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December 23, 2010 / Nate Harris

Visa loses bid to recover

Summary of Visa Europe Limited v. Name Administration Inc. (BVI)

(WIPO Case No. D2010-1531)

Filed: September 10, 2010; Decided: December 14, 2010 (Panelists: Sebastian Hughes, Christophe Caron, and Alan L. Limbury)

Disputed domain name: <>

The Parties

Complainant Visa Europe Limited (“Visa”) provides credit cards to individual and corporate customers of over 200 banks in Europe. It owns European trademark registrations for PREMIER with priority dates going back to as early as 1996. Visa maintains a website at <>.

Respondent is a privacy service located in the Cayman Islands. The disputed domain was first registered on December 19, 2005, and again in 2008 when the initial registration expired. The disputed domain points to a pay-per-click website that hosts links to Visa’s competitors, among others.

After Visa became aware of the disputed domain, it apparently corresponded with Respondent. Visa’s European trademark registrations were also the subject of two cancellation proceedings.

Identical or Confusingly Similar

The Panel finds the word “premier” is the predominant part of the disputed domain, paired with the generic word “card.” Disregarding the graphic elements of Visa’s marks, the disputed domain name is confusingly similar to Respondent’s mark.

Visa failed to notify the Panel of the two cancellation proceedings pending against its registrations. Respondent argued that this was an attempt by Visa to shore up its trademark rights by getting a favorable, possibly default decision under the UDRP. According to Respondent’s theory, Visa could then point to the UDRP decision as evidence of its trademark rights.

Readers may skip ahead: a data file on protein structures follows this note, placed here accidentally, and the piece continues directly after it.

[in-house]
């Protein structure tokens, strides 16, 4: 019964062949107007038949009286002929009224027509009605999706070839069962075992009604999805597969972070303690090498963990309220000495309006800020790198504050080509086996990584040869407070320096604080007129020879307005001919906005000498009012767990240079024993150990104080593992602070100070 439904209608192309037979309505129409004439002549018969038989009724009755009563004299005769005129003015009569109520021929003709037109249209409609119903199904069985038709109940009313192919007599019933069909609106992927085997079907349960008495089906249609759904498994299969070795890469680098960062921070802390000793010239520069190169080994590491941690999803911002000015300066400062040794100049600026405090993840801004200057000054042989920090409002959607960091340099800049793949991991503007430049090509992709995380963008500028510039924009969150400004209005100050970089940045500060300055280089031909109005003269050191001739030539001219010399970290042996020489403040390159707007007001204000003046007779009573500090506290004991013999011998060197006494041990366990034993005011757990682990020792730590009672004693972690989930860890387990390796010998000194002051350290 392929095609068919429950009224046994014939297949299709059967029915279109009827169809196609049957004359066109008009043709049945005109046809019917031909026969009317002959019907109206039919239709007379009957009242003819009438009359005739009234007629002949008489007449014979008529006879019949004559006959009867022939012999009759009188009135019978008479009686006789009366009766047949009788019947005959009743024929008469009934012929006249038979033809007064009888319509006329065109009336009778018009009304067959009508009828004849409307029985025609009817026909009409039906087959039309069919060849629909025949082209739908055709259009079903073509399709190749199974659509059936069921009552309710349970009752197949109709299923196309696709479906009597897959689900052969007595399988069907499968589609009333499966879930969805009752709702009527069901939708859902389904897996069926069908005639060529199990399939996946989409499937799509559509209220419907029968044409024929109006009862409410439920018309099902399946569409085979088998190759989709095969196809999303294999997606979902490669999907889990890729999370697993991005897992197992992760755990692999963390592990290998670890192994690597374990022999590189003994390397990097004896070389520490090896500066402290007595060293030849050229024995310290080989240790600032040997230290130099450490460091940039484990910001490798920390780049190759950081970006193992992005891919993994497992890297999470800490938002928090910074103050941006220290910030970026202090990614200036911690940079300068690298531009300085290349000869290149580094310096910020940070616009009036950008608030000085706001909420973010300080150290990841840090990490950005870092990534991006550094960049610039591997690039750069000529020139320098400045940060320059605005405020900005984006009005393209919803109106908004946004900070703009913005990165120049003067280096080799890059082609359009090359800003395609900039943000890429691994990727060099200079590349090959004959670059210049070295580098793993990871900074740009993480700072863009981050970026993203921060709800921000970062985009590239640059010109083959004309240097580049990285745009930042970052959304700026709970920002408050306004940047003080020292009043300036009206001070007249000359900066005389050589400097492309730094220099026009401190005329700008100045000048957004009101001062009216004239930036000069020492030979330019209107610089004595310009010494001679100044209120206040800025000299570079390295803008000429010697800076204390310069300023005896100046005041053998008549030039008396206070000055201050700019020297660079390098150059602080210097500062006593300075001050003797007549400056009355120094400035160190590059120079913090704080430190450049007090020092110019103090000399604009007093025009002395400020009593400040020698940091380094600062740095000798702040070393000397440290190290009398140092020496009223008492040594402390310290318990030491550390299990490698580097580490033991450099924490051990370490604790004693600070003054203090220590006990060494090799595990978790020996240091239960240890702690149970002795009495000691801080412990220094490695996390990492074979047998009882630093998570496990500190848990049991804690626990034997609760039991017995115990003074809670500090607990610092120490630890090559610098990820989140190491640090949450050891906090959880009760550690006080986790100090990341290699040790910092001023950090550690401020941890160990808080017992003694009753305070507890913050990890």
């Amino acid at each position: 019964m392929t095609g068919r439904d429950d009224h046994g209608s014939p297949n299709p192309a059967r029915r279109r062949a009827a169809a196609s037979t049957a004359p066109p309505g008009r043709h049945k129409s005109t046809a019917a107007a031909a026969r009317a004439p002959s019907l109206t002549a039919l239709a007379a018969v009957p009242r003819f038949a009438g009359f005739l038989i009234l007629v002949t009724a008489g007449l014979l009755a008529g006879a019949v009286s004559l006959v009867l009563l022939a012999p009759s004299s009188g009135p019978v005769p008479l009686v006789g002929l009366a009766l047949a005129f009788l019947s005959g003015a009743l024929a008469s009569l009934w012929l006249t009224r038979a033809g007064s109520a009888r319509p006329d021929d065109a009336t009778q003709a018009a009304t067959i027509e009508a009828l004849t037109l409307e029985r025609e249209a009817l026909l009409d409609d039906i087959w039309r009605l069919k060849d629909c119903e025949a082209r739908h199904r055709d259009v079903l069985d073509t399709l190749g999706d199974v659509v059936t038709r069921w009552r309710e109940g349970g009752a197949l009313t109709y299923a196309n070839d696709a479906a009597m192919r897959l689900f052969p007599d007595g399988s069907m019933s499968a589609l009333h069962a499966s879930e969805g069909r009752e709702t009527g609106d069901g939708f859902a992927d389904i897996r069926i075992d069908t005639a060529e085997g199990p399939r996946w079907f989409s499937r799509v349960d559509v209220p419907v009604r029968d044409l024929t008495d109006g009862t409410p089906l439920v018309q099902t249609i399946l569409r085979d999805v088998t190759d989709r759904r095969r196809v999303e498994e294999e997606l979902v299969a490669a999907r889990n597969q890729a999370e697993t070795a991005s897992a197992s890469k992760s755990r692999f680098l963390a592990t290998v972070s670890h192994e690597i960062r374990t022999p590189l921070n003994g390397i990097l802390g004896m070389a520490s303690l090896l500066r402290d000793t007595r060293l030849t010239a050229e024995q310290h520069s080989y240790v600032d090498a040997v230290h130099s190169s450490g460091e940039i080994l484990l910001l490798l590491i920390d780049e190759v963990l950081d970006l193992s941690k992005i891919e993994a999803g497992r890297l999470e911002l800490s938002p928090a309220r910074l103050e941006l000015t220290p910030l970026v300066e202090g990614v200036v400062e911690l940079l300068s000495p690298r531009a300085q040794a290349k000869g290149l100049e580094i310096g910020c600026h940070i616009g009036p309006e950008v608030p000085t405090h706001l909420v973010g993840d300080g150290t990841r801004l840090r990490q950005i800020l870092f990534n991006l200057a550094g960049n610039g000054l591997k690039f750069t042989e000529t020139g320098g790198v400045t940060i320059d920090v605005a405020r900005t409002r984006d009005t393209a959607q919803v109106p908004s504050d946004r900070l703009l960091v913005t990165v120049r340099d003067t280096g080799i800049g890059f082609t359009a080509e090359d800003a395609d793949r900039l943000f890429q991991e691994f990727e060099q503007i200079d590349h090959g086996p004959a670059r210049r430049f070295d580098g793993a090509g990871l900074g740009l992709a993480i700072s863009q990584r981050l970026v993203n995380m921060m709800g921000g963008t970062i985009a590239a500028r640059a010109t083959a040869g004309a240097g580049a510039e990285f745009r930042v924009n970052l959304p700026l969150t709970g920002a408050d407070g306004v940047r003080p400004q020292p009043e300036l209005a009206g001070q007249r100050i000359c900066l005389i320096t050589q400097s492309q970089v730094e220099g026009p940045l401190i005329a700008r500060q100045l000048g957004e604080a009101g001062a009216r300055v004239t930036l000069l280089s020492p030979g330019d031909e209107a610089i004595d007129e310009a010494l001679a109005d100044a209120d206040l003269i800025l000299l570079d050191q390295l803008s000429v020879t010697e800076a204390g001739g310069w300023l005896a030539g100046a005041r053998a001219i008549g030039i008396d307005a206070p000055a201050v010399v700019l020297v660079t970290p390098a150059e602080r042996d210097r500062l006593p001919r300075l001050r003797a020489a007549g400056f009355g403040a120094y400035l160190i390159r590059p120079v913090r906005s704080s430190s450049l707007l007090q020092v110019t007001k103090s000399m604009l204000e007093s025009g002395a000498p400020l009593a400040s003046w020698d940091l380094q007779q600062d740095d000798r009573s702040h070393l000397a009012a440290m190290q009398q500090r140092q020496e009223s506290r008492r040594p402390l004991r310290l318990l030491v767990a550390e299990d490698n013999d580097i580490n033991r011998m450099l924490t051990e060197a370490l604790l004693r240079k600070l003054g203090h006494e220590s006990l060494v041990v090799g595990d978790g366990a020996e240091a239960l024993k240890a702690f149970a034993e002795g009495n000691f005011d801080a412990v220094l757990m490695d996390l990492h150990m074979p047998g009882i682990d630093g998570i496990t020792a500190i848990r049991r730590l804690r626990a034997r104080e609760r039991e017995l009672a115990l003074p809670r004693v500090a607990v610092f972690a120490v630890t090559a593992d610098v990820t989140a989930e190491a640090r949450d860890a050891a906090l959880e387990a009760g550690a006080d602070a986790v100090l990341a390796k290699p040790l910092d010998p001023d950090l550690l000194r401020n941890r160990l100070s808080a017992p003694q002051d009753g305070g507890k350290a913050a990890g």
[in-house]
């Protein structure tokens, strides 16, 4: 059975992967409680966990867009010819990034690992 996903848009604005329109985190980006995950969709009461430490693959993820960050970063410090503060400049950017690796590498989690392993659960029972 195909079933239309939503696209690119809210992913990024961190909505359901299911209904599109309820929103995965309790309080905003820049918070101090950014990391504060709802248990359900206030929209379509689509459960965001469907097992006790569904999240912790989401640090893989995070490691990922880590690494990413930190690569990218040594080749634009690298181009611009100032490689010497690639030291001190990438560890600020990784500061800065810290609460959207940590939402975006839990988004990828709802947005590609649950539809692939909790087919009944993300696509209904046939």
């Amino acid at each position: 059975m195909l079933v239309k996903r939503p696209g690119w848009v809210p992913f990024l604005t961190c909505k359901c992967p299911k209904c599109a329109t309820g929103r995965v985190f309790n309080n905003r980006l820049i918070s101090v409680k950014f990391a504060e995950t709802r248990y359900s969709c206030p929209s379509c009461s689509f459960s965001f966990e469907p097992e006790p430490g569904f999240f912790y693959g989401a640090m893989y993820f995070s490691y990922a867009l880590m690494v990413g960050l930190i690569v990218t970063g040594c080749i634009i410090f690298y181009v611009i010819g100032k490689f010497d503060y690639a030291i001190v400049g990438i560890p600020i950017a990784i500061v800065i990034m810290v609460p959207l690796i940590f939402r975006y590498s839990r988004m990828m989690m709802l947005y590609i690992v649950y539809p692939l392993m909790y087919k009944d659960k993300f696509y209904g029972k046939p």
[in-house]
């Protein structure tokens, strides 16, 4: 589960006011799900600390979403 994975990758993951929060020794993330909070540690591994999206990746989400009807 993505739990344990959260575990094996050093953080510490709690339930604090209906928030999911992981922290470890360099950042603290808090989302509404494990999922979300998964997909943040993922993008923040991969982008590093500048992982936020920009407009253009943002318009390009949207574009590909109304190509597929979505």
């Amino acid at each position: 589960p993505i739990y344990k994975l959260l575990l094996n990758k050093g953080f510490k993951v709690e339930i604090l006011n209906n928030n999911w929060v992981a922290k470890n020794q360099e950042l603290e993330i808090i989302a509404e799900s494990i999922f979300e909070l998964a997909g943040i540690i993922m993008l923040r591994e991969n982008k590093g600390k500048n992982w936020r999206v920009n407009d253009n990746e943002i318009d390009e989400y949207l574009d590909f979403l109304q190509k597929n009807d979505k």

The Panel refuses to accept Respondent’s characterization, pointing out that Visa was not obligated to point out the co-pending cancellations. Respondent’s assertion “is unsupported by any cogent facts and is any event not a relevant factor to be taken into account by the Panel[.]”

Rights or Legitimate Interests

There is no evidence that Respondent registered or used the disputed domain with Visa’s permission, and Visa’s rights in the PREMIER mark predate the disputed domain name by several years. Therefore, the Panel finds that Visa has made out a prima facie case that Respondent lacks rights or legitimate interests in the disputed domain.

However, there is no evidence that Respondent was aware of Visa’s mark when it registered the disputed domain, which consists of the common words “premier” and “cards.” In the Panel’s view, Respondent does have a right or legitimate interest in using these descriptive terms as part of its domain name. With its prima facie case thus overcome, Visa has failed to prove the second prong.

Bad Faith

“In the Panel’s view, the wording component of the Trade Marks is descriptive. It has been held that a respondent should be free to register domain names comprising common or generic terms on a ‘first come, first served’ basis as long as they are used descriptively.” The use of the words making up the disputed domain were used commonly in connection with credit card and banking services. What’s more, there is no evidence to suggest that Respondent was aware of Visa’s mark when it registered the disputed domain. Therefore, Visa has failed to establish that disputed domain was registered or used in bad faith.


The Complaint is denied.


Though I haven’t seen the complaint, the Panel’s emphasis on the “wording component” of Visa’s marks suggests to me that Visa was trying to prove rights in the word portion of the marks through evidence of its design marks. In other words, while Visa may (or may not) have proven that Respondent was likely familiar with its marks as a whole, it did not show that Respondent would have recognized that the words appearing in those marks functioned as a mark in isolation.


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